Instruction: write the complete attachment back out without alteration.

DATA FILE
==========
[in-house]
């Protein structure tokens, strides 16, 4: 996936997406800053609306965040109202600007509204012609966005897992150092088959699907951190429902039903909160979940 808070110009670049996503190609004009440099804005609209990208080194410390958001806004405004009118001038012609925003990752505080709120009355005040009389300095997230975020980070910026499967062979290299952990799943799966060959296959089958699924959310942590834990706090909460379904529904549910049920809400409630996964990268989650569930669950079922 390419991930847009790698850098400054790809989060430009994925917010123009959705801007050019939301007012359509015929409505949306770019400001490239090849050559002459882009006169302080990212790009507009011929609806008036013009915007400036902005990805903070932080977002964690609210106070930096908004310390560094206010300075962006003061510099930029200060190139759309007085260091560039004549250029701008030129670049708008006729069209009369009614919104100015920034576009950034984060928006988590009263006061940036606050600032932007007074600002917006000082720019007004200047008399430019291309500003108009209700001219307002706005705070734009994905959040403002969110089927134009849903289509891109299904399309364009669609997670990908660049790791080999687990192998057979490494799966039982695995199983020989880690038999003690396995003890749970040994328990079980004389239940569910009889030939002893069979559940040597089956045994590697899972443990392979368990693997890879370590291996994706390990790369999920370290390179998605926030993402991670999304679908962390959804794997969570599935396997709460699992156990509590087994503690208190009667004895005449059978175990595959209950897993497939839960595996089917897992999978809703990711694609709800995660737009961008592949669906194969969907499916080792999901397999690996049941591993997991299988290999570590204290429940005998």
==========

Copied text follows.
[in-house]
């Protein structure tokens, strides 16, 4: 996936997406800053609306965040109202600007509204012609966005897992150092088959699907951190429902039903909160979940 808070110009670049996503190609004009440099804005609209990208080194410390958001806004405004009118001038012609925003990752505080709120009355005040009389300095997230975020980070910026499967062979290299952990799943799966060959296959089958699924959310942590834990706090909460379904529904549910049920809400409630996964990268989650569930669950079922 390419991930847009790698850098400054790809989060430009994925917010123009959705801007050019939301007012359509015929409505949306770019400001490239090849050559002459882009006169302080990212790009507009011929609806008036013009915007400036902005990805903070932080977002964690609210106070930096908004310390560094206010300075962006003061510099930029200060190139759309007085260091560039004549250029701008030129670049708008006729069209009369009614919104100015920034576009950034984060928006988590009263006061940036606050600032932007007074600002917006000082720019007004200047008399430019291309500003108009209700001219307002706005705070734009994905959040403002969110089927134009849903289509891109299904399309364009669609997670990908660049790791080999687990192998057979490494799966039982695995199983020989880690038999003690396995003890749970040994328990079980004389239940569910009889030939002893069979559940040597089956045994590697899972443990392979368990693997890879370590291996994706390990790369999920370290390179998605926030993402991670999304679908962390959804794997969570599935396997709460699992156990509590087994503690208190009667004895005449059978175990595959209950897993497939839960595996089917897992999978809703990711694609709800995660737009961008592949669906194969969907499916080792999901397999690996049941591993997991299988290999570590204290429940005998």